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Embarking on the 613th commandment: Beth El celebrates its 80th year
December 2nd, 2005
In the 80 years since Beth El Ner Tamid Synagogue first formed on Milwaukee’s west side, there is one mitzvah the members of this Conservative congregation have never attempted.
But this year, in honor of Beth El’s 80th anniversary, congregants have begun to work toward completing that mitzvah and fulfilling the 613th commandment — by writing their own Torah.
“Eighty is a [number] of strength and a renewal of strength,” according to Rabbi Gideon Goldenholz, who has been spiritual leader of the synagogue for 21 years.
And “we’re viewing the Torah as the essence of that capacity for renewal and rejuvenation” through the array of educational and social events and activities that will take place during the year it will take to complete writing the Torah scroll, Goldenholz said.
The new Torah and accompanying programs are made possible by a $10,000 grant awarded to Beth El from the Helen Bader Foundation.
The Conservative synagogue, which was formed in 1925, has gone through several changes in its existence, according to Goldenholz.
“When I started as the rabbi of the congregation,” Goldenholz said, “it was very traditional.” Although throughout the years “it has maintained a traditional ambience,” he said, “we have moved more towards center from the right.”
The congregation has grown, with approximately 350 families, Goldenholz said. Also, “we have grown younger,” he said, noting that the synagogue school, which has “earned national recognition for excellence,” was expanded about 10 years ago.
The synagogue has developed several new programs in recent years, including Kids in Shabbat Service that encourages children to take active roles in service leadership; alternative and healing services “that attracted many unaffiliated” Jews; and a Torah readers club which now has 140 members, the most for any Conservative congregation of Beth El’s size anywhere in the country, Goldenholz said.
Goldenholz said the synagogue has plans for even more of “a variety of different approaches” for the year ahead.
The schedule of events, according to Goldenholz, includes opportunities that will reach out to “every single member of the congregation” as well as the local Jewish days schools and the greater Jewish community.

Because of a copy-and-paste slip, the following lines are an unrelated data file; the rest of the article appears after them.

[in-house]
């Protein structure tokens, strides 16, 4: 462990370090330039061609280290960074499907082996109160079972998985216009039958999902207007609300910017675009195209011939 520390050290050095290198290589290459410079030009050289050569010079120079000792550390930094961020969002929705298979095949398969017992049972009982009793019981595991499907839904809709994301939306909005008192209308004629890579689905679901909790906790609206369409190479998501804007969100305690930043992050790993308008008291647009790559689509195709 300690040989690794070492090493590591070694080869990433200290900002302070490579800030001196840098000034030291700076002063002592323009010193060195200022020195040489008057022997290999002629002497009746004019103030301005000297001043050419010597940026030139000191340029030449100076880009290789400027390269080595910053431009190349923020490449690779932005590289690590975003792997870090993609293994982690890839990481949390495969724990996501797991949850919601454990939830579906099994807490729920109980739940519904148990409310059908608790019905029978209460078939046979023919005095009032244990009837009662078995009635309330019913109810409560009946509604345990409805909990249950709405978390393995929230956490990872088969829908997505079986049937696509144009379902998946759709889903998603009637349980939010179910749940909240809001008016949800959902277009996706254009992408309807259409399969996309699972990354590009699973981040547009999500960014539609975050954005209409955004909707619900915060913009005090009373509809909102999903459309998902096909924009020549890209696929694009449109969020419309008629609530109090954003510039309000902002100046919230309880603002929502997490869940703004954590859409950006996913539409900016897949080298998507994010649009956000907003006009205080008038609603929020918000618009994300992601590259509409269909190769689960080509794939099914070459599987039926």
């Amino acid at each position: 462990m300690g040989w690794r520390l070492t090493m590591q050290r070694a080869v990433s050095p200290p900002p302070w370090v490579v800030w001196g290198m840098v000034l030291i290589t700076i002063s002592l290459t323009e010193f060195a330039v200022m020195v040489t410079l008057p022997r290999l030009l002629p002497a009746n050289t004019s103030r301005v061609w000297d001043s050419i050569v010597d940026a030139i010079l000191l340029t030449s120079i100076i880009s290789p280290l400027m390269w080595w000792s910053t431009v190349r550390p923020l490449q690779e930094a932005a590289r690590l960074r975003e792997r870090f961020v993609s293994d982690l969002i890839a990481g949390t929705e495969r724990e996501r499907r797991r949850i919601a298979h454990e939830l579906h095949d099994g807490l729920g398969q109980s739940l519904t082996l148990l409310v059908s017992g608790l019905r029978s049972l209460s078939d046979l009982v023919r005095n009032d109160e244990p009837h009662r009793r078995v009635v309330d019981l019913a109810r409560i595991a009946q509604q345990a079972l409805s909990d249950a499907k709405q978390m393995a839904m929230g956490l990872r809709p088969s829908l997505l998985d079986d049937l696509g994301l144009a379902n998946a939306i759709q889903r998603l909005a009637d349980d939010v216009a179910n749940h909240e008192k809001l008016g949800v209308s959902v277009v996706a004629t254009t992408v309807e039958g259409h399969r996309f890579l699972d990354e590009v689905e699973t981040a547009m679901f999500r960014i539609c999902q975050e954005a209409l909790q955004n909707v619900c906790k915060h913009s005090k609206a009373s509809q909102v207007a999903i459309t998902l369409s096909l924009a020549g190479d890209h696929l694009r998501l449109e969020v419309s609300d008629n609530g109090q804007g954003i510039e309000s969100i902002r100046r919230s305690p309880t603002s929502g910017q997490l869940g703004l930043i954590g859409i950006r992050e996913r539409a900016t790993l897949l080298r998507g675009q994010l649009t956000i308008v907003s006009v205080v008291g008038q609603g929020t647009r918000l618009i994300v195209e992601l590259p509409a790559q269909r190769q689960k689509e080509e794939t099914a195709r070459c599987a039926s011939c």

“This [yearlong celebration] is a marvelous opportunity to reconnect with our own congregation and with people who have had past connections with Beth El,” said Bob Rudman, president of Beth El.
The events will “grow the awareness” of our congregants, Goldenholz said, with programs that will encourage “people to be attached to the text and the symbolism that it represents and the way of life it teaches.”
The synagogue also plans to become more inclusive. “We’re going to be more open for the interfaith community to come and learn and to share with us. We want to welcome them and make them part of our congregational life, [get them] connected to Torah and have an opportunity to engage in this process,” Goldenholz said.
The programs planned so far include Torah-writing workshops, Hebrew calligraphy lessons for children, Torah yoga, and adult and intergenerational classes, among others.
Other events are also being planned, including a vow renewal ceremony for all couples that have been married at Beth El, and reunions of youth and choir members. These types of events will allow people with past ties to the synagogue “to come back and participate in the history-making event,” according to Steve Weinstein, chair of the Beth El Torah project.”
There will also be “opportunities for people to sponsor a portion of the Torah being written,” Weinstein said.
The first words of the new Torah were written by scribe Rabbi Zerach Greenfield, at a formal dinner and program that took place at the synagogue on Sunday, Nov. 20.
The very first letters were written by the youngest member of the Beth El religious school class, Jake Zimmerman, 8, as a reminder that “the Torah we are writing is going to be for [our] children, grandchildren, and those who come after,” Weinstein said.
The events all present “a wonderful educational opportunity,” for the local Jewish community, said Rudman. “I think we’ll have some people renew ties, involvement and interest in the synagogue and in Judaism.”